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'Serious concern' over HS2 demand forecast

HS2 High Speed Rail

The Department for Transport (DfT) has rejected claims made by the chair of the Treasury Select Committee about the reliability of High Speed 2 (HS2) demand forecasts.

In a letter to transport secretary Chris Grayling, committee chair Andrew Tyrie questioned the rise in the projected benefit-to-cost ratio – up to 2.7, which would fall to 1.1 without the additional demand increase – in the government’s latest economic business case for the £55bn HS2 project, published in November.

He claimed that without credible evidence for the increase, HS2 “is scarcely worth the candle,” adding: “So, the credibility of this sharp rise in forecast demand is crucial to the whole HS2 project.”

He added: “One of the causes has been a much more rapid growth in passenger demand between 2011 and 2014 than predicted by HS2 Ltd. That the forecasting model used by HS2 Ltd failed to provide a reasonably accurate prediction for four years’ worth of growth is a serious concern.”

The Department for Transport stressed that the latest demand estimate increased due to a change in the way it is forecast.

“HS2 is an ambitious project that will carry over 300,000 people a day, improving connections between our great cities, generating jobs, and helping us build an economy that works for all,” said a DfT spokesperson.

“We keep our modelling under constant review and our analysis has repeatedly shown HS2 will be high value for money and deliver more than £2 of benefits for every £1 invested.

“The economic benefit of HS2 has been recognised by MPs of all parties and is strongly supported by Northern and Midlands cities.”

Readers' comments (2)

  • HS2 will never pay it's way.
    Repayment-of-borrowing cost will be of the order of £3.65 billion per year, £10 million per day, £500,000 per hour in a 20-hour operational day. One train every 6 minutes on each track on average (through the 20-hour day) will mean 20 trains per hour. If there are 500 passengers per train on average, each passenger using nearly the full length of the route will have to pay an additional 500,000/(500x20) = £50, or £100 for a return journey. This will be over and above the normal fare paid to cover operation and maintenance costs. But will so many passengers pay £100 extra for a return journey between London and one of the northern cities? I doubt it. If I'm right, the cost to the tax-payers could be as much as £2 billion per year.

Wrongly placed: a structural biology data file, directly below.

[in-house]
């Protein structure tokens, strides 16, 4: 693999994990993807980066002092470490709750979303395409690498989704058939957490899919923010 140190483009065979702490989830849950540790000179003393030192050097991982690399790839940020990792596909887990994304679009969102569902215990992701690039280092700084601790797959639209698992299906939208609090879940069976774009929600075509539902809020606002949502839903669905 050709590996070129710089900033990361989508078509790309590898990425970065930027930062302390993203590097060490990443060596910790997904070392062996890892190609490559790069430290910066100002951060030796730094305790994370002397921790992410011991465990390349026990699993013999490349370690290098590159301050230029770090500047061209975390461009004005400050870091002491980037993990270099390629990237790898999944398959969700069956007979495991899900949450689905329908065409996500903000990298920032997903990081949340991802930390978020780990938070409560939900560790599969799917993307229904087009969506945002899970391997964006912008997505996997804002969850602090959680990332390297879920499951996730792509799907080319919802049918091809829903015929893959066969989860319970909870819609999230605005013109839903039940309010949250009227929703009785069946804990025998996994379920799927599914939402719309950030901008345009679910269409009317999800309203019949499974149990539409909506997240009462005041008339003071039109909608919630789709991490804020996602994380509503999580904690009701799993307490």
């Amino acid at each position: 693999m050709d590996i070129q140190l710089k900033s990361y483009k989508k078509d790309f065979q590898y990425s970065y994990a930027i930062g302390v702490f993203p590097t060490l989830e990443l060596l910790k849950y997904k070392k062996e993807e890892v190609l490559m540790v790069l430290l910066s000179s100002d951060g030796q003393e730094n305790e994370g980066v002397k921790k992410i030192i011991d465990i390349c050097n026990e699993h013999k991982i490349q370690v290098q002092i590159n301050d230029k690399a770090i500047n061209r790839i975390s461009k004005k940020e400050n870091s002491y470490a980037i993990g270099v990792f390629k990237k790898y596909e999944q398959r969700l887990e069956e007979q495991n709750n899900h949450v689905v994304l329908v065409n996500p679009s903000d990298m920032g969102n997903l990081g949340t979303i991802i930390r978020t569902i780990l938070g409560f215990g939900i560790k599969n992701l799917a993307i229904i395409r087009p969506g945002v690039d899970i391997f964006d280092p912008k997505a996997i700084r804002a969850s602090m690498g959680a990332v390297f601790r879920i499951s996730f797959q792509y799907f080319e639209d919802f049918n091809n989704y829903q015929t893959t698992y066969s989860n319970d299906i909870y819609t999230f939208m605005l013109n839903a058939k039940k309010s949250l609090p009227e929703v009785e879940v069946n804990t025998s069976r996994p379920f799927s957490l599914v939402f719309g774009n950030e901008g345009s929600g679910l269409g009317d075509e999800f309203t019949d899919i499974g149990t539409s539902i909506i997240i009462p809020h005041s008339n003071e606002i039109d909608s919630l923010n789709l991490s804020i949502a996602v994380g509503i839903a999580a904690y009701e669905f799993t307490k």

David Deriaz (M Ret'd)

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  • David Deriaz thinks HS2 passengers would need to pay £100 extra on average per Manchester (or Birmingham) to London return trip to repay the taxpayers investment in HS2.
    It is not as simple as that. If HS2 leads to a doubling of ridership at an average return fare of £100, David's shortfall per passenger is halved. If each existing peak Manchester etc passenger is replaced by an extra commuter from Milton Keynes etc to London, David's shortfall drops further.
    In the off peak HS2 creates space for extra freight trains and makes the whole economy more productive - benefits which are called Journey Time Savings & Wider Economic Impacts. New rail lines lead to more reliable journey times and space for extra passengers on existing rail lines.
    David's question ought to be are we prepared to invest £500million per year for those economic productivity benefits?

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